He was not treated as a national hero and he was not the biggest name in the hospitality industry, but Sam Kivelenge aka Dr Dawa will go down in history as an icon, the man behind the world-famous Kenyan cocktail Dawa, which was invented at the Tamarind Group’s The Carnivore restaurant in the 80s.
Dawa, Kiswahili word for medicine, can pass as the most popular cocktail in Kenya and a common drink for tourists, most of whom would visit The Carnivore to have it.
Kivelenge’s Dawa, a mixture of honey, lime, sugar, ice and vodka became popular with tourists that Meredith Bethune, writing in eater.com, described it as “an ideal refresher for Kenya’s equatorial climate … it’s now an ever-present drink on bar menus at safari lodges across Kenya, stretching from the foot of Mt. Kilimanjaro all the way to the Masai Mara reserve.”
Kivelenge, who travelled the world and interacted with the high and mighty thanks to his Dawa, died on Monday of heart-related health issues, according to his family. He had retired from The Carnivore early this year after more than three decades of a unique hospitality service – making Dawa.
In an interview with eater.com, Kivelenge admitted that the drink has no curative properties, but “it treats your stomach so that you have an appetite for the meat.”
Dawa is popular in Kenya, and restaurants serve it without the vodka, but Kivelenge told eater.com: “Yeah, it started here at The Carnivore and all of Nairobi and Kenya, they now copy us. And the way they make it, they can’t make it like us.”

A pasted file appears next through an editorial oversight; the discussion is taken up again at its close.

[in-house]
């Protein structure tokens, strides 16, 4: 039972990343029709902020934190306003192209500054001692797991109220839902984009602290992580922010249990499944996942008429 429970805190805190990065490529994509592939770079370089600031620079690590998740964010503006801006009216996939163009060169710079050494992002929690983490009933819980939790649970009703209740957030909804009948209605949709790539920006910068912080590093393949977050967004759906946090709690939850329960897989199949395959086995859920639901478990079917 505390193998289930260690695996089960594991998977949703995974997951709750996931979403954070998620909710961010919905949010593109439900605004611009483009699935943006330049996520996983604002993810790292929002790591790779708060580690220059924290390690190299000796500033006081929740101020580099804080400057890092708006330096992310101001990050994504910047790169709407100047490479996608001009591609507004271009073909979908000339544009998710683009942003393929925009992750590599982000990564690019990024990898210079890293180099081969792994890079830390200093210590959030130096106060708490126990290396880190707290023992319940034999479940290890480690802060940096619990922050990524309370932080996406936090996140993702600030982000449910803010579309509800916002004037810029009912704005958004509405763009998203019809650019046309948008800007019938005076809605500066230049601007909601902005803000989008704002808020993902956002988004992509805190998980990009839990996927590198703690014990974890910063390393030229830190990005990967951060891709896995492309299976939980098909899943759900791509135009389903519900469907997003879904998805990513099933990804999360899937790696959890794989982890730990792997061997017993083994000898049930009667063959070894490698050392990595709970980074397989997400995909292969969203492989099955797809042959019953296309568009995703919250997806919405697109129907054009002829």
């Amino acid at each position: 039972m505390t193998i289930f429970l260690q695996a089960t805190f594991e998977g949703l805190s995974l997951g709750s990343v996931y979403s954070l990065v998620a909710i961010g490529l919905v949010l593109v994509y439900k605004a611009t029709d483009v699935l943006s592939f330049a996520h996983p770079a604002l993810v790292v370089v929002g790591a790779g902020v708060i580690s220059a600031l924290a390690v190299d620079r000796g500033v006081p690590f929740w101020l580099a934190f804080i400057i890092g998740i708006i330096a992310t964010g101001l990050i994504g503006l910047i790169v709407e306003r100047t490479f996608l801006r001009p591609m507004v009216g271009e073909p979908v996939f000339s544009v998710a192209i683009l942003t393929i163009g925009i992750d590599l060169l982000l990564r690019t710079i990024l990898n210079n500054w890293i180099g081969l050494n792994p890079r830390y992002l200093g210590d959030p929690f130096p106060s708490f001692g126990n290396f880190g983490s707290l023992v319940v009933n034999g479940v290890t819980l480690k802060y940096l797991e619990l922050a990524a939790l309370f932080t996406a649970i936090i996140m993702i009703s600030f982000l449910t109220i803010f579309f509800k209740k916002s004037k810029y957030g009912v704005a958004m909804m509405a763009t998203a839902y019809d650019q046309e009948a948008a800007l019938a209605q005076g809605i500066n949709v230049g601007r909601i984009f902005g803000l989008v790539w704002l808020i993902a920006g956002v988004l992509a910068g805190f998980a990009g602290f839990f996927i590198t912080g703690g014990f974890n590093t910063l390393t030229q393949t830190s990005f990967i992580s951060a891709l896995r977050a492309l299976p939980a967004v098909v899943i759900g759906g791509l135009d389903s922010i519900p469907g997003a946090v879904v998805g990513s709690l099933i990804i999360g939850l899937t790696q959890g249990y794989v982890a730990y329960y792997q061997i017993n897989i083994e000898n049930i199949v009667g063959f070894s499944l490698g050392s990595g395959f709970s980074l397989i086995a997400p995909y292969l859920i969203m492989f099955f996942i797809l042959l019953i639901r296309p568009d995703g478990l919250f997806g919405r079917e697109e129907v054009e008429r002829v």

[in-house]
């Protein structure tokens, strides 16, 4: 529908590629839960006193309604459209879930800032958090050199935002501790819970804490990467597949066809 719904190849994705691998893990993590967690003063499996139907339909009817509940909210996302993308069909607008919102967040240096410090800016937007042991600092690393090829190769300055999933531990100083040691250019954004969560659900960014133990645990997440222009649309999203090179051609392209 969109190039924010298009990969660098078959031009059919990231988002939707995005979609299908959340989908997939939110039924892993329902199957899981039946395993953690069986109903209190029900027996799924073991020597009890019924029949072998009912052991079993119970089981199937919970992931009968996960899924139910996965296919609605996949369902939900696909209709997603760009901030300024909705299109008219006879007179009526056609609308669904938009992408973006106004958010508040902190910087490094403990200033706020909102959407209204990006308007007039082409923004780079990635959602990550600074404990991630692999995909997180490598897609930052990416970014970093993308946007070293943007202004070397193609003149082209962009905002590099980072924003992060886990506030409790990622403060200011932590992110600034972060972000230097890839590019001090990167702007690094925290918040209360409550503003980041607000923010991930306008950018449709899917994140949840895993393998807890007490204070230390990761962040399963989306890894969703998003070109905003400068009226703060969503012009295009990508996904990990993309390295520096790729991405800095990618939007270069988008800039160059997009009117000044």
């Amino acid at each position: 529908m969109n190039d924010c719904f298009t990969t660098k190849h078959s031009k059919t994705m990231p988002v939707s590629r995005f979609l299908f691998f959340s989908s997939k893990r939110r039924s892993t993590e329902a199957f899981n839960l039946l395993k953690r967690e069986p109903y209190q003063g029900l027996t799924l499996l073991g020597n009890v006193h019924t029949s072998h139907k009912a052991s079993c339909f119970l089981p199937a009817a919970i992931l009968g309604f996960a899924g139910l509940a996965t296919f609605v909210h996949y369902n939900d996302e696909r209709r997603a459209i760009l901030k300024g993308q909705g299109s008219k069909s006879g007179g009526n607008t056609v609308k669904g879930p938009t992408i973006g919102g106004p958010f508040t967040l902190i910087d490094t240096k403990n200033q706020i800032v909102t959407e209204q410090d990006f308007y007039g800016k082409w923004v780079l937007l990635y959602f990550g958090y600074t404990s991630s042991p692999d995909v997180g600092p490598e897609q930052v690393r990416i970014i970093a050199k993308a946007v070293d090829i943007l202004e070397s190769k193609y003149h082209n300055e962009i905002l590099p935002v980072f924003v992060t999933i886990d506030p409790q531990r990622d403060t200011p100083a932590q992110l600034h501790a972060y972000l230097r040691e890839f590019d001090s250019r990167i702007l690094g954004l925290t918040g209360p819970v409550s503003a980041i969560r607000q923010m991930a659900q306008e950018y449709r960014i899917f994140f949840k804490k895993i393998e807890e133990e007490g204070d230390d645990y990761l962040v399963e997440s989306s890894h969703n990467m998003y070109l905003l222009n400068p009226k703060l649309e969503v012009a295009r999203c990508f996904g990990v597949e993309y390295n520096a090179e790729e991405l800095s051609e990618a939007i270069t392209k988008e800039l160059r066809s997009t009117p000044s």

The demise of the man from Kitui Central triggered reactions on a social media, with those who knew him showering him with praises.
“Today was a sad day for humanity, the Carnivore and Kenya with the passing of Samson Kivelenge aka Dr Dawa. Samson was the Carnivore Dawa doctor from 1980 until he retired due to ill health in early 2020. His infectious laugh, his energy and his fabulous nature were legendary. Samson represented Carnivore and Kenya with huge success at numerous trade shows around the world , including World Travel Market London, ITB Berlin, FITUR Madrid, Indaba Durban as as well as the launch of Carnivore Johannesburg and Cairo,” Tamarind Group’s chair, Martin Dunford wrote.
Maxwell, one of Kivelenge’s four sons said the father’s health started worsening last year when he moved back home after retirement.
“He was due for a doctor’s appointment on Monday, but that morning his belly had swollen. Even before we could get him to hospital that morning, he died,” Maxwell said.
Gerson Misumi, the managing director of Tamarind Group, described Kivelenge as a Kenyan hospitality industry ambassador who mesmerised people with his enthusiasm and hard work.
“We have testimonies from people on how iconic Kivelenge was and how he left a lasting impression on all his clients. I recall the Safari rally champions coming to celebrate here at Carnivore and how one of them at one time confessed that he had won because he had been inspired by Kivelenge’s Dawa,” Misumi said.
“I also recall how people at one time visited the Kenyan stand during a trade fair in Germany and lined up to get a taste of ‘medicine’ as Kivelenge served them joyfully. He was a man of exceptional energy and enthusiasm – who has been a family member to Carnivore restaurant,” he said.
Misumi said Kivelenge was honoured with the award of Christopher VI, the founder of Tamarind Group.
“We are indebted and that is why, with the wishes of the family, we want to give him a befitting send-off. We have offered to help fund the burial,” he says of the final journey that will take place in Kitui on Saturday.
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